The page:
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  1. #1

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    Kodak vs. Fuji - personal reflections (Fuji wins)

    I am taking photos since 1979/1980, when I got my Minolta Hi-Matic 7sII for christmas at the age of 12 (I still have this camera). My father had purchased two years before the XD-7 SLR (unfortunately stolen later), and since color prints were very expensive at that time here in Austria, he used mainly Kodachrome 25 and 64 color slide films, which weren't cheap either, but came back cardboard-framed in these yellow plastic boxes.

    Some years ago, film scanners became affordable and I renewed my interest in photography ( I had accumulated since 1990 several Nikon SLR bodies and lenses). I recently digitized some older slides (uncut or framed) and negative strips as well, going back to 1968, when I was shot by my grandpa on Kodacolor X. VueScan is cumbersome to learn and optimize, but shows the true capabilities even of consumer scanners - such as my Acer 2740s or the Epson GT-9600 with transparency unit recently bought at a garage sale, which now enables me to scan entire films to digital contact sheets at once.

    As a high-school (and also later as a university) student, film and prints were not as easily affordable for me as today. Kodachrome offered a convenient choice, but I remember the day back in 1980 when my hometown's photo dealer gave me a green box instead with the words: "Try this". Fortunately, this film has re-surfaced uncut and sleeved, as my first Fujichrome RD 100.
    The perfect colors and fine grain brought back the memories of a family autumn sailing trip that year...

    Kodachrome processing in the 1980s and early 1990s was fast and reliable, when it was still done by Kodak in Vienna. When films were sent to Stuttgart in Germany, it took two weeks instead of two days. Fuji's RD100 or Velvia still came back after two days, although I assume that the Kodak lab wasn't the right place for the latter.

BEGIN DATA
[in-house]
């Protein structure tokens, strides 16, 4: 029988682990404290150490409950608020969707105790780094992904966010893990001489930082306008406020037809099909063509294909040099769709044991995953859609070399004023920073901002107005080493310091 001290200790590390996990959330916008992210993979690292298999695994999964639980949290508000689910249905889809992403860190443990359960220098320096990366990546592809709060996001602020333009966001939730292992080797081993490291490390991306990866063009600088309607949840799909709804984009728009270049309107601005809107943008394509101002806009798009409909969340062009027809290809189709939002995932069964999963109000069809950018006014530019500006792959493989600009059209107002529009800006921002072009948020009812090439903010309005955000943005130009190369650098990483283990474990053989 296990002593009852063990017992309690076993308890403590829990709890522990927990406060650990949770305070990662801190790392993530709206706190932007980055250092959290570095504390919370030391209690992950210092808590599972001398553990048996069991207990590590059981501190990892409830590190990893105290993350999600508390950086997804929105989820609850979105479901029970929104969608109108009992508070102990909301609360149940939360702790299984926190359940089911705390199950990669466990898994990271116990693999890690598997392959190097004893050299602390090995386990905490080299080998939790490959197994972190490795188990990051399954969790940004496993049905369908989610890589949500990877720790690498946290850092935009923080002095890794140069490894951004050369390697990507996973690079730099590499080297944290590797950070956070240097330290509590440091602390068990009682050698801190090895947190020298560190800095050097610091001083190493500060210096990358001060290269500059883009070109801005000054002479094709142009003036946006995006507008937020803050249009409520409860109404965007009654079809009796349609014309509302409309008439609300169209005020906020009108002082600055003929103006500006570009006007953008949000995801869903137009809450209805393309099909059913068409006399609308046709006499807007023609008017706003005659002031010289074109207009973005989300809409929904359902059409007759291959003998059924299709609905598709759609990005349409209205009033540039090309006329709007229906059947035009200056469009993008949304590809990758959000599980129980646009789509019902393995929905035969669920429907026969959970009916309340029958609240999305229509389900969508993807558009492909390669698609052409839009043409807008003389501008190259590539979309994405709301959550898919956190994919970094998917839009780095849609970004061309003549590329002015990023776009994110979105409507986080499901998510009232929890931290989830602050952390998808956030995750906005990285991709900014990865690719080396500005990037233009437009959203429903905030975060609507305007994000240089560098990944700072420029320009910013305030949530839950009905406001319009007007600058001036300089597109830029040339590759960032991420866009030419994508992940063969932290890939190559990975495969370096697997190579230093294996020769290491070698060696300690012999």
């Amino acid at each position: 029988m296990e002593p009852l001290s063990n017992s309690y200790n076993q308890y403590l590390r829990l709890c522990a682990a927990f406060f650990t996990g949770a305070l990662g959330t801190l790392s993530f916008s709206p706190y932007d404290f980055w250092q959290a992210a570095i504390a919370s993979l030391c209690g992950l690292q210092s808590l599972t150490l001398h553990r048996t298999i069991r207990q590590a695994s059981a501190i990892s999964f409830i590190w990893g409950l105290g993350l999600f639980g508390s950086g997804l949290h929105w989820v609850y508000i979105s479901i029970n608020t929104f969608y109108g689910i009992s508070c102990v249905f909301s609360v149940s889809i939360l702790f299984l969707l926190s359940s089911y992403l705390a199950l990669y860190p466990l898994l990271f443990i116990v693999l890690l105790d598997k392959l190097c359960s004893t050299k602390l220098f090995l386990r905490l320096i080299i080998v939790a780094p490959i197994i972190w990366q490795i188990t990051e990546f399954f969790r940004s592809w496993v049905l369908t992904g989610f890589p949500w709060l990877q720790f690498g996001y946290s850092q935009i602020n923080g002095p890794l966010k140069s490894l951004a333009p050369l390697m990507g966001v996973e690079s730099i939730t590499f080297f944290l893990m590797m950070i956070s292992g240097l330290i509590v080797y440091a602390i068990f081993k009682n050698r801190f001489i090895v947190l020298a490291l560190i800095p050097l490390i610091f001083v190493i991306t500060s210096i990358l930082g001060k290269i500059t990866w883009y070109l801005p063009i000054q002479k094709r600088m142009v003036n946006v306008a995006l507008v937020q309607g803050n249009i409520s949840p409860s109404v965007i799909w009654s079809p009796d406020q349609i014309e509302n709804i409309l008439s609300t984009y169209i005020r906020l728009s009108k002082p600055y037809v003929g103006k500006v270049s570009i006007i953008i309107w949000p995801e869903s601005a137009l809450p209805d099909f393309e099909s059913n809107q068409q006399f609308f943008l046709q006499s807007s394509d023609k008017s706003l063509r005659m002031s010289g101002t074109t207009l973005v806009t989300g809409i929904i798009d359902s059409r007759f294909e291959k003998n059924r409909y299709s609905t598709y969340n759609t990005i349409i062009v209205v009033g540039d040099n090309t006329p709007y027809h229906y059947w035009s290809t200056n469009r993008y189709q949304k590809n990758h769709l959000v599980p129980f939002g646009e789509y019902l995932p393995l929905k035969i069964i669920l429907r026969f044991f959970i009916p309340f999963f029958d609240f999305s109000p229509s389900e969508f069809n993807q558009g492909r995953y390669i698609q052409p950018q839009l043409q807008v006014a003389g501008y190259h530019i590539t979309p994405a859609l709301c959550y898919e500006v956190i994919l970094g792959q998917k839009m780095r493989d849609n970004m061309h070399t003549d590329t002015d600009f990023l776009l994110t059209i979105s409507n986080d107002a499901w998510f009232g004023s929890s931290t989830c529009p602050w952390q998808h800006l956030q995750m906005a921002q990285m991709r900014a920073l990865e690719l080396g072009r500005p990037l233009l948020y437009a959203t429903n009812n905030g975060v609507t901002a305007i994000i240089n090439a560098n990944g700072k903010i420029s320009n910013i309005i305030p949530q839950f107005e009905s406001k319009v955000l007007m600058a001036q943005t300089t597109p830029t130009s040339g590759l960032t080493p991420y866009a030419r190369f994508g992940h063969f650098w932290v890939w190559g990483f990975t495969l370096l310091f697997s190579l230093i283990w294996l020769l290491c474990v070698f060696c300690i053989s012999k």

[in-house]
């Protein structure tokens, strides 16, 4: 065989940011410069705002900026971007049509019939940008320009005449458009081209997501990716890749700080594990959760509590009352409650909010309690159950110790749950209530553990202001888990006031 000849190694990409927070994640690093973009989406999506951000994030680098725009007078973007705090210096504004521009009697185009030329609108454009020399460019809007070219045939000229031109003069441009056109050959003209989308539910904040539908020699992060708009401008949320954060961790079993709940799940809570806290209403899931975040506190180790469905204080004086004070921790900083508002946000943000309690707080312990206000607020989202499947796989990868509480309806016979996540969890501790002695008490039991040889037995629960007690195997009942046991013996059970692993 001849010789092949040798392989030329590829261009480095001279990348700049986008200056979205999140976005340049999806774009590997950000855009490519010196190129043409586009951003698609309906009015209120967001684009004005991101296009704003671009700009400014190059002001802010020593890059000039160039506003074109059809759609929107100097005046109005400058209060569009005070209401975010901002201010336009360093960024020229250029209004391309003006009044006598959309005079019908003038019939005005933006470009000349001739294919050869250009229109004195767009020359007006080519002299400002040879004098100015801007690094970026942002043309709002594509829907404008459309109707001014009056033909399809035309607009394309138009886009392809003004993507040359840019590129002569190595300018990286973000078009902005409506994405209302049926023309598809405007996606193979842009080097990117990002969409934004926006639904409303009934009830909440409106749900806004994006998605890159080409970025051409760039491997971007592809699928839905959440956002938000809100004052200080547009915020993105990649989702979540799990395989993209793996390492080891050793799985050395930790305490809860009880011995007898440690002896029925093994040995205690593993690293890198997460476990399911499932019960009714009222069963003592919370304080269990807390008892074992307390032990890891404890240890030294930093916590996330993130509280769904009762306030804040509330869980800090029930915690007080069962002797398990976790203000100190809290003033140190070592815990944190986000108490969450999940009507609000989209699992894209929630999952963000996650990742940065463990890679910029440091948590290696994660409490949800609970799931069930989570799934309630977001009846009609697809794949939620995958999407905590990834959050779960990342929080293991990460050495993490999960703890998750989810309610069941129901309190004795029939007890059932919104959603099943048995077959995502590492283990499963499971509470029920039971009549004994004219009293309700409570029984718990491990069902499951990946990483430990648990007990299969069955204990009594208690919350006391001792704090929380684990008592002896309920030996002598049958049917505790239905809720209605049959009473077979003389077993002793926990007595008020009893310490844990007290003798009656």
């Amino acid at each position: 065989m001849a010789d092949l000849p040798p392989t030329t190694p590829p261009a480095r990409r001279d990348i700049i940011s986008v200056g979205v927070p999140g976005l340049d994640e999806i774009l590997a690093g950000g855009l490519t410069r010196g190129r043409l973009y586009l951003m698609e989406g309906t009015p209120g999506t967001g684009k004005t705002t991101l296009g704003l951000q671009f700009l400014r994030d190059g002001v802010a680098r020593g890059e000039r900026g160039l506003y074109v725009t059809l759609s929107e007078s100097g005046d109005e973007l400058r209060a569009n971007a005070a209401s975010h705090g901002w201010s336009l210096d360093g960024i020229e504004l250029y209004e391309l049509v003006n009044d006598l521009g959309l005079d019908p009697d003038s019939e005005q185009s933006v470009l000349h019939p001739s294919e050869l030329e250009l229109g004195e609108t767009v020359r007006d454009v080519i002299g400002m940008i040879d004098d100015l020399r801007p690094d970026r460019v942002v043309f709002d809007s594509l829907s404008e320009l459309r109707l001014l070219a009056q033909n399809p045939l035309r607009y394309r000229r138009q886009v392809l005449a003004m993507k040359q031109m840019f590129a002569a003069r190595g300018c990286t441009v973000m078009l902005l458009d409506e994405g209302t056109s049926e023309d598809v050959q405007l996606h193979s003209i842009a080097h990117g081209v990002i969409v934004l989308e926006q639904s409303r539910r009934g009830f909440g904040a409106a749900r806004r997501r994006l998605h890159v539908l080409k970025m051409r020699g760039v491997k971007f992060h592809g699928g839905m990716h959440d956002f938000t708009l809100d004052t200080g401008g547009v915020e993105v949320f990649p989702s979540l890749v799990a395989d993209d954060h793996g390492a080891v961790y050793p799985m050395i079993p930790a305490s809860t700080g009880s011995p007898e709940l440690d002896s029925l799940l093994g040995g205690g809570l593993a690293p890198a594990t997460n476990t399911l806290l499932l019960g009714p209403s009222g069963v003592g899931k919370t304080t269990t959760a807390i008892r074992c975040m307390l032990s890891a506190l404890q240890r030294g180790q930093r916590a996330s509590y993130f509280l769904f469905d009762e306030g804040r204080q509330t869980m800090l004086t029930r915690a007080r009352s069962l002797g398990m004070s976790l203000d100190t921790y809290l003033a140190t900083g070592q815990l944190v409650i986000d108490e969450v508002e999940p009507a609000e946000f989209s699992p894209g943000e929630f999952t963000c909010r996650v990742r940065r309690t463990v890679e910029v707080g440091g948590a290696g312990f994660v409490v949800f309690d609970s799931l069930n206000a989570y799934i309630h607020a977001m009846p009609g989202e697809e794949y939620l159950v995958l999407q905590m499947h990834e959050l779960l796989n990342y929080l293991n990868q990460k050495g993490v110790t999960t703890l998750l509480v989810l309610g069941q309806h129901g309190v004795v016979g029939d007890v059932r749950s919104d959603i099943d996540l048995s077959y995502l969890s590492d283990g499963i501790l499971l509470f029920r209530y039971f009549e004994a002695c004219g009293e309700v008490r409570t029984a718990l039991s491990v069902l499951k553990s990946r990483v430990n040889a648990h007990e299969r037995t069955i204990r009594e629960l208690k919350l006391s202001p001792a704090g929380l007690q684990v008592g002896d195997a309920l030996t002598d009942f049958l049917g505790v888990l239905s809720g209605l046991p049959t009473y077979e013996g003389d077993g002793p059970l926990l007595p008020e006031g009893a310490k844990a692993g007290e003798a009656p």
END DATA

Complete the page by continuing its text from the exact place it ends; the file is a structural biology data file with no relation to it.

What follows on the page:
Ektachrome 100 HC, Kodak's then common consumer slide film, was not bad in grain and sharpness, but showed deep-blue shadows. The Fuji color rendition of the pre-Velvia films appeared however more natural than the rather dull Kodachromes, especially Kodachrome 200, less grainy than the latter also with Fujichrome Sensia 200 and 400, and more neutral than Ektachrome 100 HC. So I preferred Fuji slide films over Kodak; most neutral was however Agfachrome CT100i or RS100, with then still comparable grain to the other brands.

    Velvia meant for me a sort of taste-spoiling Kitsch, but Kodak's answer Ektachrome Elite/Lumiere (a. k. a. Panther) was - in retrospect - only crap with its amber tint. This film had been "hyped" as the best slide film by photo magazines. In retrospect it took a long time, from 1993 to 2003, for Kodak until it matched Fuji's slide films again - the current Elitechrome 100/Ektachrome 100 G/GX family was introduced two yeas after Fuji's pioneering Provia 100F. At the same time, in 2003, Fuji introduced Astia 100F and Velvia 100F. Today we have the reborn Velvia 50 and the Velvia 100 as well, and - above all - the astonishing Provia 400X, similar in grain and color saturation to the late Agfachrome CT 100 precisa, but with a much better sharpness.